The Airbrushed Archives: Uncovering Cecilia Terone's Story in Art and Letters - Pink Flamingos

The Airbrushed Archives: Uncovering Cecilia Terone's Story in Art and Letters

Embarking on a new venture always comes with its share of surprises, but I hardly expected to stumble upon the treasure trove of history that was delivered to me amongst the crates full of vintage prints. It began when I was sorting through some of the smaller boxes sent by my stepmom, Judy Mayes, which contained mementos and business records from Pink Flamingos—our family’s vintage print venture. The boxes had been stored at my dad's old business, Florin Tractor Parts, and though they were a bit dusty from their long hibernation, the contents inside were remarkably well-preserved.

angled shot of one of Cecilia Terone's letters set atop some of her 1943 lithographs

Among these artifacts, I found a collection of letters that immediately piqued my curiosity. They were correspondence between my mother, Victoria Suzanne Mayes, and Cecilia Terone. Born Cecilia Genevieve Weidhaas on July 26, 1916,  Cecilia's life was a canvas stretched across the tumultuous backdrop of the 20th century. The letters began mere months before the passing of her husband, Alfred, in October 1979, opening a window into her world and the dialogue she shared with my mother.

After looking through some of the correspondences with others from that era, I developed an appreciation for Cele’s penmanship—clear and elegant, a rare quality that made delving into these letters a smooth journey. All of her letters to my mother were signed "Cele". Reading through these pages, I felt a mix of excitement and gratitude. Here was a vivid, personal account of an American woman artist’s life and experiences, preserved in her own hand, now entrusted to me as I set out to continue the legacy of celebrating vintage art.

 Washington Square, NYU, 1936

 Washington Square, NYU, 1936 (photograph by Berenice Abbott: source)

Born into a world where economic hardship was the norm, Cecilia and her husband, Alfred, found themselves at the mercy of the Great Depression's ruthless grip. Trained in art education at NYU, they faced a barren job market that left art teachers, especially married couples, with few prospects. It was against this backdrop that their journey as commercial artists began.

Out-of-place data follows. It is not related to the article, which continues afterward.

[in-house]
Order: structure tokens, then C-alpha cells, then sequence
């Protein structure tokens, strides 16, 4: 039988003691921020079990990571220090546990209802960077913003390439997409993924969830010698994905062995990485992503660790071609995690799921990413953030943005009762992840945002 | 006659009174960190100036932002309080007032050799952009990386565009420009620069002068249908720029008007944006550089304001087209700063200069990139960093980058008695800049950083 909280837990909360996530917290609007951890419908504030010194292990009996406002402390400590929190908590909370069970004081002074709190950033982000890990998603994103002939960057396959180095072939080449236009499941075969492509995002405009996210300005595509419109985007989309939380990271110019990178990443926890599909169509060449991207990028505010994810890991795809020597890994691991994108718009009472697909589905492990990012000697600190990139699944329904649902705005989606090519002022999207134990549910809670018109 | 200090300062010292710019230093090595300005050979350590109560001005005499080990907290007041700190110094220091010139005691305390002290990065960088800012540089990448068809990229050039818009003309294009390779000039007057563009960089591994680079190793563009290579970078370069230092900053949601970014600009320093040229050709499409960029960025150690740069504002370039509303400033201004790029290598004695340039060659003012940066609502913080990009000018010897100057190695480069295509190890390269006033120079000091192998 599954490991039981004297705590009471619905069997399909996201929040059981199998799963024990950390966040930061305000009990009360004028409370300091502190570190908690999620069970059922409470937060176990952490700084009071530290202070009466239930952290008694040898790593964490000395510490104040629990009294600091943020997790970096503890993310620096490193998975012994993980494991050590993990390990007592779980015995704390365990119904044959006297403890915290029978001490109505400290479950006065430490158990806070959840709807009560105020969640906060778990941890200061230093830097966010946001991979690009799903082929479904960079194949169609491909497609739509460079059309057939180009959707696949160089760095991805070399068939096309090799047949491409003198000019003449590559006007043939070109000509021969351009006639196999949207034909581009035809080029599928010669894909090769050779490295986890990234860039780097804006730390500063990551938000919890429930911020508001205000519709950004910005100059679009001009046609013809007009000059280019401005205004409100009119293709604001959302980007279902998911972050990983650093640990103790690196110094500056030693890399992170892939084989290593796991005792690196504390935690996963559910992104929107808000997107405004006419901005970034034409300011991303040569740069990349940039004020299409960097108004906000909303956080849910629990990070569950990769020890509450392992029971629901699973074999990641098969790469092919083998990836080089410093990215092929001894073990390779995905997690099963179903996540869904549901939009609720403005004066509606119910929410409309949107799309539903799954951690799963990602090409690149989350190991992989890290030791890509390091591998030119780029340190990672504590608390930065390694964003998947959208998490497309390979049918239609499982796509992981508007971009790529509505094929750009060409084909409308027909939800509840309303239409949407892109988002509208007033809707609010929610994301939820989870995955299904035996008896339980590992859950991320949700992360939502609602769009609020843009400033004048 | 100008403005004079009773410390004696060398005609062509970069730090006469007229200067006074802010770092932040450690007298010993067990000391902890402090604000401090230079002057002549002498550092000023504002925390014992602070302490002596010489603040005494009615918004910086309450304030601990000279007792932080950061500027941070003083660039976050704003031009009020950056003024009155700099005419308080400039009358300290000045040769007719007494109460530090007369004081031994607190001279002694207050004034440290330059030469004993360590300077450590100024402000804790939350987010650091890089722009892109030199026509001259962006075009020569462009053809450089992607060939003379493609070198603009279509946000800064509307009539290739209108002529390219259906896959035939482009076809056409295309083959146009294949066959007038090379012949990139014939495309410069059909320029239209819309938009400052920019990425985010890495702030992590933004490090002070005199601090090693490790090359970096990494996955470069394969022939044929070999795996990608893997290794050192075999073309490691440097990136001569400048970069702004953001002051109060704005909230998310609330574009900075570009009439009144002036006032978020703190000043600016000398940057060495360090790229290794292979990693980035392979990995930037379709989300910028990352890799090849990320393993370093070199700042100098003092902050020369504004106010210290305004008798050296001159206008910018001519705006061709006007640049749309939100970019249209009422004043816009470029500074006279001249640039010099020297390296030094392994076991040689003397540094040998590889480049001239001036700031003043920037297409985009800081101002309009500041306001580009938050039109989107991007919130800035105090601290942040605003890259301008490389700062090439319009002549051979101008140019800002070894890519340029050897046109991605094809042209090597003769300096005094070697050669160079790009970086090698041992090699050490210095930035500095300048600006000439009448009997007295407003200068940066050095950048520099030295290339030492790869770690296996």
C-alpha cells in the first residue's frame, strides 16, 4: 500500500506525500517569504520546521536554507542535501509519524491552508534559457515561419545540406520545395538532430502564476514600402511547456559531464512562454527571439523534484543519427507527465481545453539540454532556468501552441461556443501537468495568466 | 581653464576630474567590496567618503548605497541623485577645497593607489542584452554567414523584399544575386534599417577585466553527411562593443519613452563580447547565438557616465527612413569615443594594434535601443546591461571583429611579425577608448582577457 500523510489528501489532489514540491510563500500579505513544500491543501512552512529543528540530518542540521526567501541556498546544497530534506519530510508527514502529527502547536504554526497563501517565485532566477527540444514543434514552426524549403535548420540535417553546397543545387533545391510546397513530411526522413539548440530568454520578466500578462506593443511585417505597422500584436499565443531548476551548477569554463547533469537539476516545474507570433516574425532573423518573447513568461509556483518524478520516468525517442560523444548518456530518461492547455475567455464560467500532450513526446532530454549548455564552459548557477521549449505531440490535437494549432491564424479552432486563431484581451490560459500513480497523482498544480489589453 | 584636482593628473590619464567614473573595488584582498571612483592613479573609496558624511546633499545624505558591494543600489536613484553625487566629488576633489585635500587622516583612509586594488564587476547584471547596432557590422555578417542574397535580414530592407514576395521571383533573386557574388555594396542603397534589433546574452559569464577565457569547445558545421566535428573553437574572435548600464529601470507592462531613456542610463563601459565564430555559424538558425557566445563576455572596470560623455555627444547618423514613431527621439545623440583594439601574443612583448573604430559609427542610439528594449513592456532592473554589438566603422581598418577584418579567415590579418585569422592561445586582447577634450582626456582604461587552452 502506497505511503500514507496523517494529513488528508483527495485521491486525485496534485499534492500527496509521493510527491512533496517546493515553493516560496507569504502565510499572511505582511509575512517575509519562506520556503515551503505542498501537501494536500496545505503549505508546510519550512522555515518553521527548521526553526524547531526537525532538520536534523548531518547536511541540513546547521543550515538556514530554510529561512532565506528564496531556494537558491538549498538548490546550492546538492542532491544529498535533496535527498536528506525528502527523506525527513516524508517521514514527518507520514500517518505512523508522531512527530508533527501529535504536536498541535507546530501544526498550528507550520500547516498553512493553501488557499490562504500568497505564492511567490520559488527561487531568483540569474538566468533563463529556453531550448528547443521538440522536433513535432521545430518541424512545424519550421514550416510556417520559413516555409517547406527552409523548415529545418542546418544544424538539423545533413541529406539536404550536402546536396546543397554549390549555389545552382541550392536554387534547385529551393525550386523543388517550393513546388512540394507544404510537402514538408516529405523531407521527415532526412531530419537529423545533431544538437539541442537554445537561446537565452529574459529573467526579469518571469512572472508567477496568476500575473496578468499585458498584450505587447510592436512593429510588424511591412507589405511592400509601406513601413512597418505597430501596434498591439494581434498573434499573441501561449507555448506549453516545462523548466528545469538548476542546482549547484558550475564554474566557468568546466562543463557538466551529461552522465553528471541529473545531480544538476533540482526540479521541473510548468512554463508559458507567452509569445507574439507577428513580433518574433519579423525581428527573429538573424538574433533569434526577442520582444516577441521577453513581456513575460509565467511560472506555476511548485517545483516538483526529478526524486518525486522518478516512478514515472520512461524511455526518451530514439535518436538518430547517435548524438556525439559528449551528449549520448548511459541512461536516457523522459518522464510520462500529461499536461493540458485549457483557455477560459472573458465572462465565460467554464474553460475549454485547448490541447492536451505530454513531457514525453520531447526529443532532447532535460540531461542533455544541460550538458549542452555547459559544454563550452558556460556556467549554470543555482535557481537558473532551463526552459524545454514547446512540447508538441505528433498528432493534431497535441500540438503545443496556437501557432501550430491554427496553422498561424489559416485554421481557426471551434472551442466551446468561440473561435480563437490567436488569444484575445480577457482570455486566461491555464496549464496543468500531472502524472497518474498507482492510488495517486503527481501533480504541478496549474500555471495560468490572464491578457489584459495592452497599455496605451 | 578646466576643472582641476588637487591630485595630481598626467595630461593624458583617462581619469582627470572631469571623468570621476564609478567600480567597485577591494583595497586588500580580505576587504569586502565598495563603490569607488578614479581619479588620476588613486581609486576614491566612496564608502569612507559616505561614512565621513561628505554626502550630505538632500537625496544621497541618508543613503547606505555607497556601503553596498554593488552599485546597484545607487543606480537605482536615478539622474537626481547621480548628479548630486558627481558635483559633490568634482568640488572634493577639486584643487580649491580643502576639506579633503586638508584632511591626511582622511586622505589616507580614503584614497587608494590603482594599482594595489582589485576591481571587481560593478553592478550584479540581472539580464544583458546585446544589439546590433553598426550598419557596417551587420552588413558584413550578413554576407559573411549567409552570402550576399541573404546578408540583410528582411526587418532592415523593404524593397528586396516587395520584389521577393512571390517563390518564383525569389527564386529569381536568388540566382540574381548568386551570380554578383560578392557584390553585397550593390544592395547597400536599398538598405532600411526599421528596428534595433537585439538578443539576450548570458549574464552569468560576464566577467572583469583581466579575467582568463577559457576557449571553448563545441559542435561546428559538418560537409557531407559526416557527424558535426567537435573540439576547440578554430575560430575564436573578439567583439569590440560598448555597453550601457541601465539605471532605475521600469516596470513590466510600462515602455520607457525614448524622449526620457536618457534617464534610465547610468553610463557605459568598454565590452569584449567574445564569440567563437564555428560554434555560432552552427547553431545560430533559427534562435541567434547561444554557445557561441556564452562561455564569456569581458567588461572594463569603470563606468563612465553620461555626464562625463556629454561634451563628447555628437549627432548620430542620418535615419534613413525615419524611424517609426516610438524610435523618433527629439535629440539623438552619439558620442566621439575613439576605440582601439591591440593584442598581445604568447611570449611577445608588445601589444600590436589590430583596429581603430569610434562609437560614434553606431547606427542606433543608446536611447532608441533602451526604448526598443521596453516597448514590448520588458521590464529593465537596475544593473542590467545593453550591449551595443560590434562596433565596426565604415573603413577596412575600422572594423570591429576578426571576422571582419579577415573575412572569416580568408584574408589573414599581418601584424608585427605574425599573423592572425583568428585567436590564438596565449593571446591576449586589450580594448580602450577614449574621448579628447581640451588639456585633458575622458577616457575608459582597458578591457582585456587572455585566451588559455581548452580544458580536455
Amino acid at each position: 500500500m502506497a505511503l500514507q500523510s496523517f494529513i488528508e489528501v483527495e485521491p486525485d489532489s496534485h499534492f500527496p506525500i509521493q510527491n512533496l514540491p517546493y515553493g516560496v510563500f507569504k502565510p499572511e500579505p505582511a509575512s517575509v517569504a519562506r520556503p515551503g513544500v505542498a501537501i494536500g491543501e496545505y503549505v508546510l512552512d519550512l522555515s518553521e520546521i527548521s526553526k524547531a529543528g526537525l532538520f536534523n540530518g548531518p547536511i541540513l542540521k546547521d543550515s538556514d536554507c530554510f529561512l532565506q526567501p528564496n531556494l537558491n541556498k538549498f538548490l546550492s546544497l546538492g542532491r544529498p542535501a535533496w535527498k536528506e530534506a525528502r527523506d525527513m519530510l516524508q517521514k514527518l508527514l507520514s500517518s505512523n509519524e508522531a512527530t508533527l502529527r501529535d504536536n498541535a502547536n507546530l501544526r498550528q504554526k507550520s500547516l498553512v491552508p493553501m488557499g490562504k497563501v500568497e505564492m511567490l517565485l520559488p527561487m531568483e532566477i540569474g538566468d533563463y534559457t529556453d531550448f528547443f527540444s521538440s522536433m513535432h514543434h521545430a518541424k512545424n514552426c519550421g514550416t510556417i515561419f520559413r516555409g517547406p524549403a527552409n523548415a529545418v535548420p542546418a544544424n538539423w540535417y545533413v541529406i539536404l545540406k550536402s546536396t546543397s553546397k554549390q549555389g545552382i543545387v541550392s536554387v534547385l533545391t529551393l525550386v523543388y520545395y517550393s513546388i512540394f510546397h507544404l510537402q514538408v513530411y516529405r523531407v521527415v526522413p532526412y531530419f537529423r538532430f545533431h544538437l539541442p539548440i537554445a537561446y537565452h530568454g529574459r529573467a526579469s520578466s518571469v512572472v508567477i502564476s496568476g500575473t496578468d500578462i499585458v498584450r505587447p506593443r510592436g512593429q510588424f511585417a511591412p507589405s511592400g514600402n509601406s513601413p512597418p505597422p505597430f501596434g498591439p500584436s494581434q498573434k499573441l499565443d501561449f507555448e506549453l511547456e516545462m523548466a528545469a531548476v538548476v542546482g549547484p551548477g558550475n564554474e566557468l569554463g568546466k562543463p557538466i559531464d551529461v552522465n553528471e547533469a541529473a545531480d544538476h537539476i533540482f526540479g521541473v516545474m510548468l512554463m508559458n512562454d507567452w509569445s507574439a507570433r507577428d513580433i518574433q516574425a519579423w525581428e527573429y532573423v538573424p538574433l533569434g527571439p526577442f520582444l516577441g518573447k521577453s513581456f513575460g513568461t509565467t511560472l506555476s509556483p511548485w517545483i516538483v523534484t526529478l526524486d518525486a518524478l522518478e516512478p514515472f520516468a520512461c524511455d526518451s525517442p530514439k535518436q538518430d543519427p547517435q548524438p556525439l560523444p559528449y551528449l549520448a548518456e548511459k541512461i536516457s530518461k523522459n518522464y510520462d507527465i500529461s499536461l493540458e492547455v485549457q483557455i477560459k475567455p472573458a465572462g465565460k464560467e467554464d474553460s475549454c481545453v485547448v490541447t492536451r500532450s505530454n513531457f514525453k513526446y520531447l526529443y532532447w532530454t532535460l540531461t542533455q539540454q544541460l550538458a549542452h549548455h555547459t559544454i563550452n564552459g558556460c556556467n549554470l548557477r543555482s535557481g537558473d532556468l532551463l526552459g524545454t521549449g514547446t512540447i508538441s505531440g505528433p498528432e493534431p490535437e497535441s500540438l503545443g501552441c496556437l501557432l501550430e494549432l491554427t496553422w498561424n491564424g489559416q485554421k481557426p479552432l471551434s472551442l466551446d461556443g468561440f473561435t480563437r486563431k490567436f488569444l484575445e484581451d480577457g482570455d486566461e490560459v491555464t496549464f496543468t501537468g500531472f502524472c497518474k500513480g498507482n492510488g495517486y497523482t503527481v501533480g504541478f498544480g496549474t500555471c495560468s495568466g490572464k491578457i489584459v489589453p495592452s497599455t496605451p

Their medium of choice, the airbrush, was a modern marvel at the time, allowing them to produce works with a unique blend of precision and fluidity. The Terones' art became a fixture in the 'art' showrooms of Fifth Avenue, offering original designs that captured the essence of the era. Cecilia's work, from the elegant depictions of societal ladies to the intricate floral arrangements, echoed the Art Deco movement's influence and the public's desire for beauty amidst bleakness.

Aerograph super 63 vintage airbrush model

Aerograph super 63 vintage model airbrush. Source: By I, Baselmans, CC BY-SA 3.0

Cele's letters offer a candid account of the struggles and triumphs of their artistic endeavors. They speak of the early days, creating originals and reproductions with stencils by night, their labor punctuated by the hum of the compressor—an interruption in the silence that eventually drove them to a loft space on 23rd Street. There, the volume of their production increased, but the financial rewards diminished, a common tale for artists of the time.

An image of a man and a woman in a New York studio painting a tropical flower and bird picture using airbrushes. The setting is the 1930s.

Imagining Cele and Alfred creating their airbrushed artwork in their New York loft on 23rd Street.

In New York, they had made their mark with original designs that caught the eye of a frame maker keen on showcasing unique artwork to better sell his frames. But as the whispers of war grew louder and the economy tightened like a vice, their prospects dimmed. The Terones were compelled to seek new horizons. Borin Art, with its innovative Vivitone process and high-quality lithographs, offered not just employment but a new canvas for their artistic aspirations. This move marked a significant shift in their lives, from the airbrushed lofts of NYC to the heart of America's Midwest, where they would leave an indelible mark on the era's commercial art landscape.

original 1943 Borin Art mailer showcasing some of Terone's artwork

Borin Art advertisement mailer showcasing florals and colonial figures by Cecilia Terone.

Borin Art Products Corp, based in Chicago, was active during the 1920s to 1940s and specialized in producing high-quality lithographs. These lithographs were notable for their artistic quality and the use of the Vivitone etching process, which involved applying each color with an intaglio plate. This process allowed the prints to retain the depth and blended colors of the original artwork. Borin Art Products Corp's lithographs appealed to a broad audience, featuring artwork that was attractive to both men and women.

The company's prints included works by well-known artists as well as artists directly employed by Borin. For instance, there were prints by R. Atkinson Fox from the 1920s and works by the Terones, who produced original airbrushed artwork that was then mass-produced by Borin​. These prints were often used on movie sets and TV shows like "I Love Lucy." Today, prints from the Terones, in perfect condition, typically sell for about $30 to $50 each​.